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China proves why Buffett’s wrong on stocks!

Peter Switzer
27 April 2021

China is aggressively punishing our coal producers to possibly hit the Morrison Government in an election that could happen this year. This story, which shouldn’t be happening, is the greatest reason for knowing how to invest like a champion. And being diversified is one way to be a hotshot investor.

By the way, one of the most popular stories this year on my website has been Malcolm Mackerras’s predictions on when the next election will be and who’ll win.

But back to the coal story and how it shows you how to make money by not losing money on the stock market.

Ironically, Warren Buffett, one of the greatest investors ever, either got it wrong, was misquoted or misunderstood when he said: “Diversification is protection against ignorance. It makes little sense if you know what you are doing.”

I’m a great Buffett fan, but for the average investor, ignorance about what’s really going on in a company is their biggest challenge. Right now, the market has been expecting a demerger of the coal business from the company, but now the CEO has left and, surprisingly, the Chairman is becoming the CEO and a whole lot of people are wondering what the hell is going on.

Buffett thinks being an expert on a couple of industries and a few companies is the way to make big money. He’s right, but it’s still not easy for the part-time investor or SMSF player, who works each day as a lawyer, teacher, doctor, accountant or plumber.

That’s why I like holding 15-30 stocks in my portfolio, or even more, where the bulk do so well, they more than make up for the duds. Some one-time good stocks might become a victim of a dumb CEO, a changing world that might like ‘buy now pay later’ businesses over credit cards, buying online rather than real shopping, working from home instead of going to work and then the company you’re invested in could be terrorised by Beijing!

This morning’s big story in The Courier Mail explains how our coal producers have been smashed by China. Here’s how:

  • Our monthly trade has gone from $1 billion a month to $30 million!
  • The Courier-Mail reported that “No Australian coal has cleared customs there since November, while more than 30 ships stocked with millions of tonnes of coal (much of which is from Queensland) remains stranded off the Chinese coast without approval to dock.”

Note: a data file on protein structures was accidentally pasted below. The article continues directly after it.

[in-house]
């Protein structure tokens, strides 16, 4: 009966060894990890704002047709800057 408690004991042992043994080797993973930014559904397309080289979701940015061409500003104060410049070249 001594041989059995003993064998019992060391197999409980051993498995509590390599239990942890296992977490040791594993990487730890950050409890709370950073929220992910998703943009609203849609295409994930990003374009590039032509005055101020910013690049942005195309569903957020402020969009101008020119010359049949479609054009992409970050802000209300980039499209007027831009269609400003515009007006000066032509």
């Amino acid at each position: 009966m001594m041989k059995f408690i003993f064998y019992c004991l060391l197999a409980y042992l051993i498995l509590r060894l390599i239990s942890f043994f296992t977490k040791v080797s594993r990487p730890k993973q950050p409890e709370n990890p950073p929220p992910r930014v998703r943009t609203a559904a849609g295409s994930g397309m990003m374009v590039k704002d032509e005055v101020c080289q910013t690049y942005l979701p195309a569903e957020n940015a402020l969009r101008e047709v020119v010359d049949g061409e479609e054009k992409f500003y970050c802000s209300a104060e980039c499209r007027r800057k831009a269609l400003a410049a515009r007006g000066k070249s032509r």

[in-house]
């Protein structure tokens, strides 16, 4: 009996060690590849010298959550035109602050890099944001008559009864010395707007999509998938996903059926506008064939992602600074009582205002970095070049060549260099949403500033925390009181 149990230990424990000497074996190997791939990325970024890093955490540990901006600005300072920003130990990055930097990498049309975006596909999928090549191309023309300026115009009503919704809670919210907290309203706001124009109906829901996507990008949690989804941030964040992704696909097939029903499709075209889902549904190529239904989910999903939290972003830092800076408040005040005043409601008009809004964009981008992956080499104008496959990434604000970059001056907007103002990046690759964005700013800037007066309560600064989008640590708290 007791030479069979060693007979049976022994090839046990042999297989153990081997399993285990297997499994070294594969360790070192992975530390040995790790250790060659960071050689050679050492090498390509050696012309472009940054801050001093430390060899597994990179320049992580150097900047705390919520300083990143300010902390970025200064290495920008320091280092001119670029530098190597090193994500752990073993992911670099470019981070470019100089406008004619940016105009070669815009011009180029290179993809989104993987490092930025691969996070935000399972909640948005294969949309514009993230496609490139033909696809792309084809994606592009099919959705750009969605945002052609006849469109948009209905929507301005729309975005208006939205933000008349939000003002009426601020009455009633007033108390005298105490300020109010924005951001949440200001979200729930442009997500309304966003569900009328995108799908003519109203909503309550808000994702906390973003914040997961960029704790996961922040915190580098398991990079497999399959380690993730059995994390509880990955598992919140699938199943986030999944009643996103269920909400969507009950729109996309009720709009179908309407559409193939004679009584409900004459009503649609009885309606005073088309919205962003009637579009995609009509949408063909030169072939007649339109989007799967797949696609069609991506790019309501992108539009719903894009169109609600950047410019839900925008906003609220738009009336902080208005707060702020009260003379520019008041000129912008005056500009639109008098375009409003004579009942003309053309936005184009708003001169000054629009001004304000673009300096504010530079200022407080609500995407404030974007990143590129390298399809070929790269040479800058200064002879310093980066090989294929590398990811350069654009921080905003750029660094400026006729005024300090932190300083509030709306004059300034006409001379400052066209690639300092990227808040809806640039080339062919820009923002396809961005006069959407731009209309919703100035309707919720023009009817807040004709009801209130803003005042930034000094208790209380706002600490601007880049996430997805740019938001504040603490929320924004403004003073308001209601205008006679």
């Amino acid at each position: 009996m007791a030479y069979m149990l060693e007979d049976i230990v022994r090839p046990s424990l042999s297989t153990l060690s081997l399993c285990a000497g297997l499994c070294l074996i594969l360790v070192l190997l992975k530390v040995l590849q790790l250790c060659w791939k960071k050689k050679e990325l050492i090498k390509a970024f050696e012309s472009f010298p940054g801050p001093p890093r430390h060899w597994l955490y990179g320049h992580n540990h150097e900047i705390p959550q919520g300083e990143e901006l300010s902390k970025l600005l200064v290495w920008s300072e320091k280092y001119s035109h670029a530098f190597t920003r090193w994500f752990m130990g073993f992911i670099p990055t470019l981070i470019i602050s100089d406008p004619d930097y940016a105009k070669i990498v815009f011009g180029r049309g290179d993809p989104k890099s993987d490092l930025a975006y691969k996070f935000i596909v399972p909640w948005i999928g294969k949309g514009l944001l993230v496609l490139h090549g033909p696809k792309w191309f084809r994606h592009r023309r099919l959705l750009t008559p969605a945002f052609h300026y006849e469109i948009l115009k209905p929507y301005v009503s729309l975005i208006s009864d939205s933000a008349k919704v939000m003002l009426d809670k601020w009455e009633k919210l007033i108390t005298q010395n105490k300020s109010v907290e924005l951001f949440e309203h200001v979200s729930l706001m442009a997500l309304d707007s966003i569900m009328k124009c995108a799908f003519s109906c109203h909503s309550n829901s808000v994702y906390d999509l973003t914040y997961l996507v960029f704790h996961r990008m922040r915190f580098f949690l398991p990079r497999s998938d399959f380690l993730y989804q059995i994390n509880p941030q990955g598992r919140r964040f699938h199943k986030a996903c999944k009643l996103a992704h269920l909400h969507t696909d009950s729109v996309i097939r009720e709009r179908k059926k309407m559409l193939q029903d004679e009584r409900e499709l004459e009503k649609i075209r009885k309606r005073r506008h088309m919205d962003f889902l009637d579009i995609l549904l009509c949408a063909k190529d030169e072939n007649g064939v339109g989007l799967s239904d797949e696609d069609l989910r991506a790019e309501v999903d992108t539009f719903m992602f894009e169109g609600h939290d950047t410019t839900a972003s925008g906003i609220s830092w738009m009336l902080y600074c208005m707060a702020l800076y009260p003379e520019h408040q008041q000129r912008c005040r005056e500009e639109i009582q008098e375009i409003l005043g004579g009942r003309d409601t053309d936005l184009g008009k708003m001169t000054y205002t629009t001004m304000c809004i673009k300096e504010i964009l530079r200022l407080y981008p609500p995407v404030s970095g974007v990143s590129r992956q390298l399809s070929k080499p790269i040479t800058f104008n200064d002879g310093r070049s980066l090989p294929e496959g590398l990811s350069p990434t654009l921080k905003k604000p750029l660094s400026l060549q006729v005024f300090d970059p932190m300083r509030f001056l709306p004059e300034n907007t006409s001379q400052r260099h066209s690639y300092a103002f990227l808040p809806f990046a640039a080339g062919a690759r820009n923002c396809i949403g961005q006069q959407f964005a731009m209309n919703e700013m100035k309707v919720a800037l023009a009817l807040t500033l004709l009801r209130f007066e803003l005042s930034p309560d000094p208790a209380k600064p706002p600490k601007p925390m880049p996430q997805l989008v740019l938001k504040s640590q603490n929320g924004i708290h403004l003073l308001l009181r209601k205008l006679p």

• Our coal is going elsewhere, such as Indonesia, Vietnam, Japan and Korea but the price is often as low as $80 a tonne less than the premium paid by China.
  • This will hurt the Queensland budget that pockets $2 billion a year from coal royalties. This fell to $1.6 billion last year.
  • As of 8 April, 33 vessels were still off the coast, two with thermal coal and the remaining 31 carrying metallurgical coal.
  • As of December 2020, China had imposed trade restrictions on 10 commodities, representing $24 billion worth of Australian exports.
  • A company such as Whitehaven Coal was on a comeback surge until Beijing bullied us by slapping tariffs and bans on wine, barley, lobsters and coal.

Whitehaven Coal (WHC)

Source: au.finance.yahoo.com

I recall a TV producer at Sky used to always ask me to get the CEO of Whitehaven on my business programme to show how good the company was at the time. The guy had over-invested in the company and wanted some help! He didn’t get it.

The guy was a punter, not an investor, and the lesson is an important one. Personally I like to have a core of great companies dominating my portfolio of stocks. These are blue chip dividend-paying companies, often bought when the market doesn’t love them.

We bought Westpac and CBA in the middle of last year when their share price was down because they were helping rescue the economy from the Coronavirus. And Westpac at the time had Austrac problems.

However, the view was that as the economy improves (which I was tipping from May last year), these banks or pillars of the Aussie economy had to perform better, which would show up in their share prices.

Also because companies like Qantas, Webjet and Corporate Travel Management had been beaten up because of the virus and flights being interrupted, I took that as an opportunity to buy stocks I generally wouldn’t hold simply to get some big gains.

I even went into tech companies such as Zip Co, EML Payments, Elmo Software and Tyro (my ZEET stocks), which are up 42% since May 29 when I wrote about these likely good performers.

Over the same time, the S&P/ASX 200 was up only 22%, which I guess explains what Buffett was saying — the ASX Index has 200 companies and is very diversified, while the ZEET group is very tech and payments-oriented and has returned a bigger result.

That said, my usual investing style is more aligned to the ASX 200 Index and, over time, it has delivered returns around 10% per annum over a long time.

I like occasionally to be a brave investor, but for the long term I’m happy to be a wimp chasing quality companies that pay good dividends.

One final point on China, coal and our next federal election. Malcolm Mackerras thinks it will be in November and maybe China is putting pressure on ScoMo, hoping to turn us off his Government. They did that with Trump — they waited him out — and their virus helped get rid of him!

Clearly if these bans continue, Labor would have to go to the polls saying it can calm China down and restore our old better trade and political relations, but I wonder if the average Aussie would like to cow-tow to the bully boys of Beijing?

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